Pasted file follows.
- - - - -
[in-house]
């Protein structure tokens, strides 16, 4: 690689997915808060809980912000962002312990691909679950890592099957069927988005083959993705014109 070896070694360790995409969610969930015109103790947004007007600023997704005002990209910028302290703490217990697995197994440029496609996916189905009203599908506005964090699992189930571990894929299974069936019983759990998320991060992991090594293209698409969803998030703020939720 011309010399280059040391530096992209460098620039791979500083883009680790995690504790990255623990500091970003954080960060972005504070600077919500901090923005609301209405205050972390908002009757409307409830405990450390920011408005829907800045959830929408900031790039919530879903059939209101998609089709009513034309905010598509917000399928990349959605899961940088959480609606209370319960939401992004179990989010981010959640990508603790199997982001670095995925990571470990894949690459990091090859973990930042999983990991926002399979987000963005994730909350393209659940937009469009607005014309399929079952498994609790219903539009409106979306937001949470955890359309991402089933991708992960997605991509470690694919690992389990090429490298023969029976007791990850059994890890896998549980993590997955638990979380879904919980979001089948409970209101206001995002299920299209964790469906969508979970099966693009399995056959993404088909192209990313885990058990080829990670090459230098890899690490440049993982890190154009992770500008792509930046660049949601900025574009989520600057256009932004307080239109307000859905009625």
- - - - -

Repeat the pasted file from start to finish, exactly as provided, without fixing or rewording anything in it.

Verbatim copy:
[in-house]
């Protein structure tokens, strides 16, 4: 690689997915808060809980912000962002312990691909679950890592099957069927988005083959993705014109 070896070694360790995409969610969930015109103790947004007007600023997704005002990209910028302290703490217990697995197994440029496609996916189905009203599908506005964090699992189930571990894929299974069936019983759990998320991060992991090594293209698409969803998030703020939720 011309010399280059040391530096992209460098620039791979500083883009680790995690504790990255623990500091970003954080960060972005504070600077919500901090923005609301209405205050972390908002009757409307409830405990450390920011408005829907800045959830929408900031790039919530879903059939209101998609089709009513034309905010598509917000399928990349959605899961940088959480609606209370319960939401992004179990989010981010959640990508603790199997982001670095995925990571470990894949690459990091090859973990930042999983990991926002399979987000963005994730909350393209659940937009469009607005014309399929079952498994609790219903539009409106979306937001949470955890359309991402089933991708992960997605991509470690694919690992389990090429490298023969029976007791990850059994890890896998549980993590997955638990979380879904919980979001089948409970209101206001995002299920299209964790469906969508979970099966693009399995056959993404088909192209990313885990058990080829990670090459230098890899690490440049993982890190154009992770500008792509930046660049949601900025574009989520600057256009932004307080239109307000859905009625």